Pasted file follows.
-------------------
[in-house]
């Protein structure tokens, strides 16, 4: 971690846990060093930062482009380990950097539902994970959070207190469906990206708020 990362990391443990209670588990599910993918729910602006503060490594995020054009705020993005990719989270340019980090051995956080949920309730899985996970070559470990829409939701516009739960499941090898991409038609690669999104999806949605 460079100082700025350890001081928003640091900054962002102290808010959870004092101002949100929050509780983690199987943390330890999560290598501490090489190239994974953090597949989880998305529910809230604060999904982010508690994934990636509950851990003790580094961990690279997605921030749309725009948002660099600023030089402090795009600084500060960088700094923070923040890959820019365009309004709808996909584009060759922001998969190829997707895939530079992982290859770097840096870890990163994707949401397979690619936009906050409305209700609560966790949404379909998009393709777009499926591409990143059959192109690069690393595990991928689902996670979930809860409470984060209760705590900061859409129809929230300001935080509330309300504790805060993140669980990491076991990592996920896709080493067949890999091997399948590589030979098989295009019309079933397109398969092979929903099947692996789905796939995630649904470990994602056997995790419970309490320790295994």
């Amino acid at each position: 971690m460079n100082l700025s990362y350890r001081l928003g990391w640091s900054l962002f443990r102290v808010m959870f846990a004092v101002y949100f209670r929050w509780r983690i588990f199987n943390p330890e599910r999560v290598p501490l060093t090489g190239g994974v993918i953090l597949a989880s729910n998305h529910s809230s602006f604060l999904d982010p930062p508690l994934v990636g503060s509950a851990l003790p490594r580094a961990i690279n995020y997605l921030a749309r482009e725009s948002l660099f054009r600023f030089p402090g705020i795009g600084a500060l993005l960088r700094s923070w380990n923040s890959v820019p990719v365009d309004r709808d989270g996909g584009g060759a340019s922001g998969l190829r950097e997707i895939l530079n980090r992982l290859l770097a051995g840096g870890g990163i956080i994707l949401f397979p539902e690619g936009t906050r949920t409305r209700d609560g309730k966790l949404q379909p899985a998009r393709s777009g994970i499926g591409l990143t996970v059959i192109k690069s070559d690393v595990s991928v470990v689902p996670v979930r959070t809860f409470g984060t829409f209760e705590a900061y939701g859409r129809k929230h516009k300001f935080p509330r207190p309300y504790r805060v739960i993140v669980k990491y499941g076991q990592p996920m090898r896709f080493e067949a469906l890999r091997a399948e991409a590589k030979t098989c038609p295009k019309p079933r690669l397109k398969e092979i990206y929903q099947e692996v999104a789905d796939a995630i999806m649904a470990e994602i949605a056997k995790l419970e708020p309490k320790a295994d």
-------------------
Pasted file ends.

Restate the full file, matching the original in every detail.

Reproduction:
[in-house]
């Protein structure tokens, strides 16, 4: 971690846990060093930062482009380990950097539902994970959070207190469906990206708020 990362990391443990209670588990599910993918729910602006503060490594995020054009705020993005990719989270340019980090051995956080949920309730899985996970070559470990829409939701516009739960499941090898991409038609690669999104999806949605 460079100082700025350890001081928003640091900054962002102290808010959870004092101002949100929050509780983690199987943390330890999560290598501490090489190239994974953090597949989880998305529910809230604060999904982010508690994934990636509950851990003790580094961990690279997605921030749309725009948002660099600023030089402090795009600084500060960088700094923070923040890959820019365009309004709808996909584009060759922001998969190829997707895939530079992982290859770097840096870890990163994707949401397979690619936009906050409305209700609560966790949404379909998009393709777009499926591409990143059959192109690069690393595990991928689902996670979930809860409470984060209760705590900061859409129809929230300001935080509330309300504790805060993140669980990491076991990592996920896709080493067949890999091997399948590589030979098989295009019309079933397109398969092979929903099947692996789905796939995630649904470990994602056997995790419970309490320790295994």
């Amino acid at each position: 971690m460079n100082l700025s990362y350890r001081l928003g990391w640091s900054l962002f443990r102290v808010m959870f846990a004092v101002y949100f209670r929050w509780r983690i588990f199987n943390p330890e599910r999560v290598p501490l060093t090489g190239g994974v993918i953090l597949a989880s729910n998305h529910s809230s602006f604060l999904d982010p930062p508690l994934v990636g503060s509950a851990l003790p490594r580094a961990i690279n995020y997605l921030a749309r482009e725009s948002l660099f054009r600023f030089p402090g705020i795009g600084a500060l993005l960088r700094s923070w380990n923040s890959v820019p990719v365009d309004r709808d989270g996909g584009g060759a340019s922001g998969l190829r950097e997707i895939l530079n980090r992982l290859l770097a051995g840096g870890g990163i956080i994707l949401f397979p539902e690619g936009t906050r949920t409305r209700d609560g309730k966790l949404q379909p899985a998009r393709s777009g994970i499926g591409l990143t996970v059959i192109k690069s070559d690393v595990s991928v470990v689902p996670v979930r959070t809860f409470g984060t829409f209760e705590a900061y939701g859409r129809k929230h516009k300001f935080p509330r207190p309300y504790r805060v739960i993140v669980k990491y499941g076991q990592p996920m090898r896709f080493e067949a469906l890999r091997a399948e991409a590589k030979t098989c038609p295009k019309p079933r690669l397109k398969e092979i990206y929903q099947e692996v999104a789905d796939a995630i999806m649904a470990e994602i949605a056997k995790l419970e708020p309490k320790a295994d």